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Aibu to think mufti day is only allowed because it makes schools money

(77 Posts)
Catwomum36 Wed 03-Dec-14 18:35:45

Ds and dd have mufti on Friday and as with every year they get picked on for not having hollister or superdry or addidas trainers.

Me and dh both earn under £15,000 and dc's go to school in a wealthy area. The dc's friends all live in private homes, in areas with prices £225,000 and £260,000 (the upmarket end of town). We have a council flat. Dc's friends all get iPhones, iPads, iPods, iMacs and ps4 for Xmas or birthday. They all have branded clothes.

Last mufti ds was teased because he had ankle swingers and tatty clothes. Me and dh just can't afford to my new ones even from supermarket.

I feel like I've let my children down sad because I can't buy them things their friends have. But Aibu to think schools just allow mufti because it makes them money.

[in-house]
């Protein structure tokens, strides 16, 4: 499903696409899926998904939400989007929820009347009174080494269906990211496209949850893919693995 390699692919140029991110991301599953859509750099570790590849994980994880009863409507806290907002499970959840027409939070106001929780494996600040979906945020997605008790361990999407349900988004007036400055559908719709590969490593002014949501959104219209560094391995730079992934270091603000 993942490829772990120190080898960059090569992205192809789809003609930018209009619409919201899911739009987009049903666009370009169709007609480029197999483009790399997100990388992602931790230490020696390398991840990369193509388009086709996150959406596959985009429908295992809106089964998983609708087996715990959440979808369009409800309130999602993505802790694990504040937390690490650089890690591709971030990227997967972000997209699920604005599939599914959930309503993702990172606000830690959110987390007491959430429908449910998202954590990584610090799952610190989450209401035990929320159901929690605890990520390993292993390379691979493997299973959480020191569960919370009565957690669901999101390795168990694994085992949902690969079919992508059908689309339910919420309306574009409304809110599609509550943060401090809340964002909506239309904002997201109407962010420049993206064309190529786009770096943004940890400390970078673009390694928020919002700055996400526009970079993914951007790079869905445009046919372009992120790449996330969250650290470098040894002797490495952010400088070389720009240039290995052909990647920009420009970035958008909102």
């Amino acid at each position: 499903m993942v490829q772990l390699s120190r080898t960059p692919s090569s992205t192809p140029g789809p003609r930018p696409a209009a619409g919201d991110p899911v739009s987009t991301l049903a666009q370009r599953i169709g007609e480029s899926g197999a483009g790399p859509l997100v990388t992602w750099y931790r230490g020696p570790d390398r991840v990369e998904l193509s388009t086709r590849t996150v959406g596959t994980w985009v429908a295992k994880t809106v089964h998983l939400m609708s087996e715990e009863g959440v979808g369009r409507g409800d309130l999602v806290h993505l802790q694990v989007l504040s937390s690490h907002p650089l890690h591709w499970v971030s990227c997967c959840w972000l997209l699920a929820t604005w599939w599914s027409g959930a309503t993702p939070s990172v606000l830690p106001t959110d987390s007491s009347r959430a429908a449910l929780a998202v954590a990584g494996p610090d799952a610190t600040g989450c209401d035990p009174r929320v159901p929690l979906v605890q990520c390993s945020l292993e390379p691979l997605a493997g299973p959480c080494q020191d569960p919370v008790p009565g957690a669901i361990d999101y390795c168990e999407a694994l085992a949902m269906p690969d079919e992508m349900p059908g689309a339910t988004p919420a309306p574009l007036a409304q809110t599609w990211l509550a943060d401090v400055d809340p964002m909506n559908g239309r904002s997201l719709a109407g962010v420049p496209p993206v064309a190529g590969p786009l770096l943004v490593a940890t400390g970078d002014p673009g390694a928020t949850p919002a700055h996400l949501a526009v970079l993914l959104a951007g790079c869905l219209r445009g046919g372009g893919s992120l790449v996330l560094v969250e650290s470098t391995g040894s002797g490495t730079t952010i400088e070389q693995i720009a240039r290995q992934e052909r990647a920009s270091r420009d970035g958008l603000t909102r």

Summerisle1 Wed 03-Dec-14 18:38:16

Well YA a bit U because mufti days have always been done for money. Usually for a range of good causes. However, at my dcs school there was always an option not to go in mufti.

slightlyworriednc Wed 03-Dec-14 18:39:38

The money goes to charity, not the school.

Why send your kids to a school where they don't fit in? I don't mean that horribly, but we have considered very carefully whether our children would feel 'poor' if we send them to school in a slightly more affluent borough next to ours.

sad for your children being bullied though- are they really the only ones without labels? I doubt it's true, even if it's their perception.

MollyBdenum Wed 03-Dec-14 18:40:04

DCs (primary) school never checks to see who donates, and there is never a set amount.

wanderingcloud Wed 03-Dec-14 18:40:50

In every school I've worked in Mufti was to generate money for charity and none went to the school. So YABU to suggest schools do it to raise money for themselves. But YANBU to be upset that it emphasizes the disparity between students family income. Something uniforms are good at stamping out. I would suggest if they have nothing to wear they just go in their uniform and say they forgot. There's always a handful who do this on mufti day IME.